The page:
2016 Chevy Tahoe: Changed and, blessedly, not (CNET On Cars, Episode 96)
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2016 Chevy Tahoe: Changed and, blessedly, not (CNET On Cars, Episode 96)

Roadshow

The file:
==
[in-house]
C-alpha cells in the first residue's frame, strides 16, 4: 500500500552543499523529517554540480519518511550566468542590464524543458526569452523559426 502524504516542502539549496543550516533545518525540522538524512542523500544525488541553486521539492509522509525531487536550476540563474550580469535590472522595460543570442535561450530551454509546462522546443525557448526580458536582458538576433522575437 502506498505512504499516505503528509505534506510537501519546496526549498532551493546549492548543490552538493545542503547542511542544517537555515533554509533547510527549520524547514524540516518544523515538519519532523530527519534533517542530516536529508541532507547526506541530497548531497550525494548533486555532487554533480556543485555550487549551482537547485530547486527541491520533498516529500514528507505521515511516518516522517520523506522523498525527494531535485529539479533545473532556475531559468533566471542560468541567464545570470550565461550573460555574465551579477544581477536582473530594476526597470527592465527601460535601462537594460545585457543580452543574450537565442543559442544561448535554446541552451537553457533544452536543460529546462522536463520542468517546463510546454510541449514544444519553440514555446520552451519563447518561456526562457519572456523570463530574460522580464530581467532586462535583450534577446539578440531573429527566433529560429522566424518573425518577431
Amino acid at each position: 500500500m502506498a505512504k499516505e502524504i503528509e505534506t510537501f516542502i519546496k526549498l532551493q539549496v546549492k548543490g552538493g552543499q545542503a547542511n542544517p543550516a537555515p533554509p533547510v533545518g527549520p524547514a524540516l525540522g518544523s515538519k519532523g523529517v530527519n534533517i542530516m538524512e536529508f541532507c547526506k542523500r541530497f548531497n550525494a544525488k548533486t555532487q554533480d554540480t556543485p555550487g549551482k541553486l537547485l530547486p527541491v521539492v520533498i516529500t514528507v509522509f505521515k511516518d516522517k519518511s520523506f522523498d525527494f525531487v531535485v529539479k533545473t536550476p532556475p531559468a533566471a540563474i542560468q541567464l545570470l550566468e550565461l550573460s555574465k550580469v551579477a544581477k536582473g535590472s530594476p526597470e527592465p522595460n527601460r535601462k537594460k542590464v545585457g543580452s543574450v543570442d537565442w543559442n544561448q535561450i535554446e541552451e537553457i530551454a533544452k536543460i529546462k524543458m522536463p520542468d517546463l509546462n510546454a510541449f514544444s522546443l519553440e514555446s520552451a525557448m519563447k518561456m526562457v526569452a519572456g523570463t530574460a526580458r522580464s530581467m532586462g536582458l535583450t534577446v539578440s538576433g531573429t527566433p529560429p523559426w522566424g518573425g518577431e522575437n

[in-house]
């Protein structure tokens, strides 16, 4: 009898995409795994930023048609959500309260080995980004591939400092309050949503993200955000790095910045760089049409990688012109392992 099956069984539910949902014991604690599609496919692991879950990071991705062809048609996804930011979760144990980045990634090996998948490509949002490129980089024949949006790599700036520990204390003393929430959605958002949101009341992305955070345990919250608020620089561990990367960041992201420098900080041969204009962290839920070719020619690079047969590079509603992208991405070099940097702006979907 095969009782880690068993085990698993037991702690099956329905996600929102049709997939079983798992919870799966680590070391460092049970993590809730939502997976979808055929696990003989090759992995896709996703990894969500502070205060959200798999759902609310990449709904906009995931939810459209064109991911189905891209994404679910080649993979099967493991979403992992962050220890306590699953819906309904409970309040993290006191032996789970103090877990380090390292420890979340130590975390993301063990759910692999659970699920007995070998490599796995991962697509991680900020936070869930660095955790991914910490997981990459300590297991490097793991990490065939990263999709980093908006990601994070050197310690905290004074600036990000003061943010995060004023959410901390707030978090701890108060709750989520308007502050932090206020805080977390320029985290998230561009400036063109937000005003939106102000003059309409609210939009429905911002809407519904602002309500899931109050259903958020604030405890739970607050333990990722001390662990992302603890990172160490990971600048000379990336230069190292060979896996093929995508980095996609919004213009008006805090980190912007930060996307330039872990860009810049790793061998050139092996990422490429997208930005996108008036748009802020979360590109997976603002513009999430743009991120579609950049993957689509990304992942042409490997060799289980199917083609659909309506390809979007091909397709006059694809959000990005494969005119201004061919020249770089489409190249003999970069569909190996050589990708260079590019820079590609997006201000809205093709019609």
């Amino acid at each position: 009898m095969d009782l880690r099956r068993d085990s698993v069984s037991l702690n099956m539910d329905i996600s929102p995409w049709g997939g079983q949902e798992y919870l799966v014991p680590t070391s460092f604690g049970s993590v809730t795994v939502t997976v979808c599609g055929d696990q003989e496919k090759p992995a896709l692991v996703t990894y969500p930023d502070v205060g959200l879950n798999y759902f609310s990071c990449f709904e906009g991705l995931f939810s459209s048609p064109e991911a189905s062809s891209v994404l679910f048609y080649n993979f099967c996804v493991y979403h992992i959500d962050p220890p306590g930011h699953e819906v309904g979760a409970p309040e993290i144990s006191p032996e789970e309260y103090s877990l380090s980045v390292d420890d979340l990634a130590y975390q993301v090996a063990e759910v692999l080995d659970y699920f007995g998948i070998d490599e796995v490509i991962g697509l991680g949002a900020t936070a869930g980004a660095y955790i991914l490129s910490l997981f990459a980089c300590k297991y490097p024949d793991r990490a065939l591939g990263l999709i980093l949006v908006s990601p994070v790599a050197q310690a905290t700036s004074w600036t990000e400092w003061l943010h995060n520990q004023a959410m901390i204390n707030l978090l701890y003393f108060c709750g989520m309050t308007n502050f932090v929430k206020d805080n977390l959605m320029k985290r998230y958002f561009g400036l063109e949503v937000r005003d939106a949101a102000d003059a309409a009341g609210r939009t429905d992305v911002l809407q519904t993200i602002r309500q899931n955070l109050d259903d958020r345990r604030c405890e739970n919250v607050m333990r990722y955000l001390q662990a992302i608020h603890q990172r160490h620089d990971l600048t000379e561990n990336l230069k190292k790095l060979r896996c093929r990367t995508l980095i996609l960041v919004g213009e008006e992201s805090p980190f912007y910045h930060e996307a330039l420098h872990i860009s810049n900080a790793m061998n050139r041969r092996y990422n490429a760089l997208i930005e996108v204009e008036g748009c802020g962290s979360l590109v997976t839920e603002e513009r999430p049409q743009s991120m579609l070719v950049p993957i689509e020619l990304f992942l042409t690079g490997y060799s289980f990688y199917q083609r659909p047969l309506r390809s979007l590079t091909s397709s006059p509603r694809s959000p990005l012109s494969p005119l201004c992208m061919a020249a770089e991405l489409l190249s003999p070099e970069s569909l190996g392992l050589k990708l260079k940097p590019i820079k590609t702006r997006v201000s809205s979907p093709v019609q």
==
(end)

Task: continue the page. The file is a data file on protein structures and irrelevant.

[SOUND] New Chevy Tahoe, how it's changed and how it hasn't. The lowly rear view mirror, now a focus of tech innovation. And what to do if airbags have basically sidelined your car. It's time to check the tech. [SOUND] We see cars differently. Nice. We love on the road, and under the hood, but also check the tech. Are known for telling it like it is. Ugly is included at no extra cost. The good, the bad, the bottom line, this is CNET on Cars. Welcome to CNET on Cars, the show all about About high tech cars in modern driving. I'm Brian Cooley. While a lot of folks love the Chevy Tahoe, because it's the Chevy Taho, others think of it like it's an acronym. Too truck like, too big, too non urban. Let's see what they've done with the admittedly freshened 216 Chevy Taho with a nice new injection of cabin electronics. And check all the tech. [SOUND] Now, Tahoe's competitors are Ford Expedition, Nissan Armada, and Toyota Sequoia, all the vehicles that have something big as their name. But perhaps the most interesting comparison question is actually Tahoe to Suburban, its longer but very similar looking brother. They are like peas in a pod but let's lay out the numbers, they're pretty stark. Tahoe is 20" shorter overall, that's huge. 14" shorter wheelbase, that's from front to rear axle. 10" less 3rd row leg room, that makes a world of difference. And when you fold down the 3rd row, compared to Suburban, this guy has 25 cubic feet less rear cargo space. On the other hand, this guy weighs A few hundred pounds less than a Suburban. About 200 plus and picks up more than that in towing capacity, 300 to 400 pounds more than the bigger Suburban. Because this vehicle isn't saddled with so much of it's own weight and can devote that to towing capacity. [MUSIC] Outback you've got a lift gate and separate lift glass. A lot of folks like that. When you lower the seat the load floor is flat but it is high. Now the first thing you notice when you get into the new Tahoe of this generation, any Chevy, is there's a lot of garish in that instrument panel and you're not gonna think you're in a BMW. Now when you head over here to the Chevy MyLink system The interface looks very similar like you've seen before. The response is really good. I mean, this thing moves fast now. We've got Android, auto and Apple carplayer. I'm showing you Android Auto right now. That's what music looks like, your calling interface, your turn by turn navigation, all very clean and consistent. If the supported phone is not connected, when the cryptic projection icon, that's new but all that means is AA or CP can be there instead. It does not, you techies who want this, mean it has mirror lengths. Just FYI. Now, notice what's missing here. Stare at it for a second. There's no traditional navigation. There is OnStar navigation. That's when it's downloaded to you from the OnStar service center. No, thank you. The only navigation in this particular Tahoe is coming through my phone when I am connected to Android Auto. That's a very progressive approach for a vehicle like this that has a lot of technology but says hey sometime I understand. You want your nav to come from your phone. I don't need to duplicate that. Now onto the on start menu, you've got the WiFi settings, and that gets you to the 4G powered WiFi hotspot in the vehicle. Now whatever device you're using, 4G or WiFi, you're still going to have to charge it once in a while, and that's where this comes in handy. Very slick integrated charging pad, part of an option package, by the way, and it's compatible with both the PMA, or or power mat standard, as well as the Chi charging standard. Now, I can't test it, cuz I have neither on my phone, probably like you. But even if I did have a compatible phone, it looks like I might need a smaller one. Now drive controls in this guy are a good ol standard column shifter up here. You do have paddles on the wheel but they have nothing to do with the power train. These paddles on the right back here, these are for volume up and down. The paddles on the left are for next selection. Next preset or next track. Last thing I want to call out while we're in the cabin is a really good sounding satellite radio ring. You never hear me say that Satellite radio sounds like crap, but here they're processing it well. I'm not sure if it's on the front end where they're receiving it or on the back end where the Bose amps are spitting it out. But it was a pleasure to listen to, good work. Under the hood is 5.3 liters of an all aluminum V8 with modern direct injection and cylinder shutoff. To make it run on fewer pots. It's a flex fuel vehicle. 355 horsepower. They get quite a bit more on E 85, ditto for the torque number. But your MPG drops precipitously. And our sample is rear wheel drive with the one choice only six speed automatic. Okay, we're on the road and I swear when I was looking to buy one of these back in '92, it drove exactly like this one does. It's got a slightly disconnected overall driving feel. We don't have the magnetic rod control, which an LTZ would have. That would flatten and firm things up, I'm sure. Now, what I'm missing here most, though, is no kind of responsive drive mode. No sport mode, if you will. Which might seem a little silly in a Tahoe, but I want something sharper. I can put this transmission into manual, now I can shift with this little toggle rocker I showed you here. Not very sporting, as you can imagine. There's a certain kind of ride that a body on frame vehicle has that no other vehicle's gonna replicate. If you've not driven one You've got to do it to know what I'm talking about. Let's talk about some of the driver assist technologies. I can turn on or turn off my lane keep. I get a very well-calibrated nudge back into my lane. It's not too late, it's not too aggressive, nor is it too light. Very well done. We've also got variable distance forward collision warning. Which I wasn't able to trigger. It's a bit of a tricky thing to do in real traffic but I'll take their word for it. Blind spot indicators in the mirror, that's an option by the way. Part of a package. And finally new on this generation of [UNKNOWN] is electrically assisted power steering as opposed to hydraulic Something that drives like this, you can't really tell much of a difference. It's mostly a fuel saving thing to take some parasitic load off the engine. I'll tell you a couple of folks have walked up to me and said, you know, I'm glad the Tahoe is still a Tahoe. There's something about this vehicle that's a touchstone in American automotive culture, and it still is what it was. [MUSIC] Okay Tahoe's not a cheap date but you get a lot of vehicle here. $53,000 for an LT, this is the middle trim. One of the first options you might want to add is navigation for a paltry $495 because it just is that one module on top of that existing Chevy modeling. I want a sunroof for $ 995.00. I also want an option in way down low on the configuration a Borla Cat Back exhaust. Hel yes sign me up for that for $1300. It's a dealer install, but like it. The only package I'm taking is called luxury. $3100 bucks for keyless entry/ heated second row, that nifty charging pad. Park assist sensors and blind spot tech. All in about $59 and change for a well trimmed, midline Tahoe LT, that is, maybe not a cheap vehicle, carries a lot of stuff even though it's not a The suburban, handsome clean urban lines now, and there's something comforting about the fact that a Tahoe will always be a Tahoe [MUSIC] Find our full review on the '16 Tahoe LT over at Roadshow, that's TheRoadShow.com. Now when I come back we're gonna find out how this unlikely thing has become a hotbed of in car tech innovation. When CNET On Cars returns. [MUSIC] [BLANK_AUDIO] [MUSIC] Over the longest time Your mirror, was just that. Your rearview mirror. That's just about all it did. It was about as innovative as the parking beak pedal. But then all of a sudden, the last few years. That has become, kind of a center, of in cabin tech innovation. If you wanna go see next style. Of course, the most requested new feature people would like to get, is a rear view camera. You have to hook that up, of course, to a camera that you have to install at the back of your car. That's actually the hardest part. But the nice thing about that admittedly small image is that at least it's in the same place where you should be looking, anyway, as opposed to looking down. Next up comes dashcam. Americans are kinda warming up to these. Many of our viewers in other parts of the world know exactly what I'm talking about. This mirror, for example's, got a forward looking HD camera on the side that is always looking out and can record on demand. Or when there's an impact it'll autorecord and save ten seconds back. Now Bluetooth Handsfree, there's a lot of ways to get this done in your car, but there are Are also mirrors that incorporate that, so this is the microphone, the speaker, and the bluetooth pairing wireless technology. The upside is it's all very tidy and pretty easy to install. The downside is it won't integrate with your factory audio, so it won't. Use the radio for example, when a call comes in. You've got to do that manually. Please hold the road for 11 [CROSSTALK]. Now of course, turn by turn navigation is probably the crown prince of in car tech right now, and you can also get that in a rear view mirror. The downside is it's nowhere near as good as Android, or Google, or Waze, or Apple maps navigation. It's a big step down but it's tidy, and maybe you're one of those [INAUDIBLE] who doesn't have a smart phone, in which case, it'll be a miracle. Connecting to On star. On star. Those guys used to offer a dedicated mirror called ON star FMV, that would have on star features built in. Many of them, not all. It was missing some key things Like remote door unlock, or stolen vehicle location and slow down. So it didn't sell real well, but if you want the smaller subset of features that it does support, they're still out there for sale. Quite a few stocked new at different retailers. And On Star will still activate at their usual service rates. And of course, General Motors recently rolled out the first full video rearview mirror on the Cadillac CT 6. It is amazing. I have no doubt that becomes the default technology on all new cars in the next few years. But in the meantime, the only way you can get it is buying a new car There's no aftermarket model that I know of. Now if you buy a mirror that has any or all of these available features like I'm talking about, make sure you find out if it's an all new mirror, that mounts on the stud on the windshield. Or if it's a clip on that goes on your existing mirror, I find that to be an [UNKNOWN] mess but that's just me. The good news is a lot of these mirrors are very inexpensive. $100-$200, it's amazing for what they do. The downside is that's because none of them are major brand names. They're all second tier companies. So you're gonna have to sift a lot of reviews and a lot of user feedback to find the good ones But I believe there are such out there, in my experience, it's just not drop dead simple. [SOUND] [MUSIC] Okay, let's get to some of your emails, favorite part of the show. You have questions, I hopefully will have answers. First one comes in from Avi, he's in Houston, and he says, I've got a 2010 Toyota Corolla And he got one of those letters from the company saying, you've got bad, dangerous Takata airbags. Why is it taking, he asks, such a long time to find a solution for the issue? He notes, I live in Houston, which is hot and humid, which are the ideal conditions They tell us to cause those airbags to fail. Heat and humidity was related to their issues. He says, how do I drive my car or even take my newborn son in it knowing that I'm sitting in a ticking time bomb? Oddly, a lot of issues around the Takata airbag reissue. Toyota is just one of Just about every manufacturer out there has been caught with these things and caught with their pants down. Here's what I can tell you. The biggest problem behind the delay is the fact that it's the biggest recall ever, by far. There are just too many cars to be fixed And there is nowhere near the supply of airbags they need. Takata and just about every other airbag manufacturer in the world are all chipping in with capacity. It is still going to take years to get the back log cleared, cars like yours as well. I would assume though your car being Fast track by Toyota, because they will know geographically that you're in the zone that has those environmental conditions. I can also tell you this, another option is to stop driving your car. Honda has issued stop drive orders on some cars that are out there. I was talking to some Subaru owners the other day, who were telling me that their dealer has offered to pay, in fact has demanded that they stop driving their car, and will pay for three to four months Of rental car to keep them out of their dangerous Subarus. Dangerous only because they have these defective Takata Airbags. And another possibility, this is very controversial by the way, is to deactivate one or more of the airbags in your car. I know that Toyota has authorised dealers to do this in some cases. I don't know if your car is eligible for that. I don't know if you wanna do that, but it is an option out there. The Takata airbag scandal is like no other. So I'm sorry, it's gonna be a wait for you and a lot of other people. [SOUND] When I come back, more of your email, including why speedometer tech is intentionally wrong. [MUSIC] Welcome back to Cnet On Cars coming to you from our home in the Mountain Motor Club north of the Golden Gate Bridge. Our next email comes in from Lane P who says Nissan is reportedly engineering a variable compression engine for its Infiniti line in 2018. Could you explain how this works And what efficiency we could gain as a result, well Layne variable compression means not just efficiency at some times, it could also mean a lot more performance as well. And yes, you're right, Nissan for the Infinity line first has rolled out what they call the VC-T, variable compression and it will also be turbocharged, hence the T. The idea here is that in this engine they've got mechanical linkages that literally in Jules Verne kind of way allow the piston to travel more or less up and down the cylinder depending on engine condition and vehicle load. Now, that means you can go to compression ratio from eight to one. All the way up to 14 to one which is very high compression. Depending on how that's used with other engine systems, fuel and air mixture and such, you can get a much more fuel efficient engine at some moments, and a much more powerful, potent engine at other moments. That's the rough idea behind having compression variability. In the past, we had to built engines that had a fixed compression ratio. And most cars do today. And you kind of ballpark it. A little efficient but also with a good dose of power. Kind of in the middle. Having a variable compression ratio is gonna unlock a lot of engine personalities. And I can tell you this, variable compression ratio engines are entirely new. Hybrids do basically variable compression in every single one out there using what's called an Atkinson Cycle. In this case, they use the valves to basically leak out some of the pressure at a certain moment in the cycle and create a low compression engine that way towards the aim of fuel efficiency. But in this Nissan tech, they can go way toward power or way toward fuel efficiency. It's impressive, it's mechanical We'll see how complicated, heavy, and expensive it is, but they've made the decision to go with it. [NOISE] Our last email for this show comes in from Daniel Van Dee. He is in Australia. He says between the speeds of 40 and a hundred kilometers per hour, my 2011 Volkswagen GTI's speedometer and my GPS speedometer on his application show a three to ten kilometer per hour disparity. Pretty notable. With the GPS, he says, usually showing the slower speed. Which one should I trust, and that matters when you don't want get tickets, doesn't it? Okay, Daniel, here's the thing. Speedometers like yours are never accurate. I've never seen one that reads right and they tend to read higher the faster you go. An overage, if you will. They're optimistic, if you want to put it that way. Here's how it works in the US. You're allowed to have your speedo read between two and five percent above true speed. And, again, usually a higher percentage the higher speed you go. So European standard's a little different. It's one-tenth of the speed plus four kilometers per hour is the allowable maximum additional that the speedo can show and still be considered Acceptable if not accurate, it's an auto maker tradition that goes way back and part of it is they don't want be on the hook for you getting a speeding ticket because their speedos said you were doing less than your were. They instead show you doing more than you actually are. I don't know why they don't just make the damn thing accurate, but they've been doing it this way forever. By the way if you're concerned about what this all means to the age of a used car you buy and it's true mileage. Don't. Odometers need to be accurate, speedometers are the ones that will run high. If you do want your VW to read dead on, there is aftermarket software you can get, called VCVS, and it allows you to go and change a bunch of parameters in your engine and automotive computers. And one of them is the speedometer calibration, 3 to $500. I'm not sure if it's worth it to you, but you can do a lot more than just tweak your speed If your inclined to do so. Thanks for watching I hope you enjoyed this episode don't forget it's all based on your emails keep them coming at OnCars@cnet.com I read everyone and reply to as many as I can and shoe as many on the show as we can fit as well. Ill see you next time with check the tech [MUSIC] [SOUND]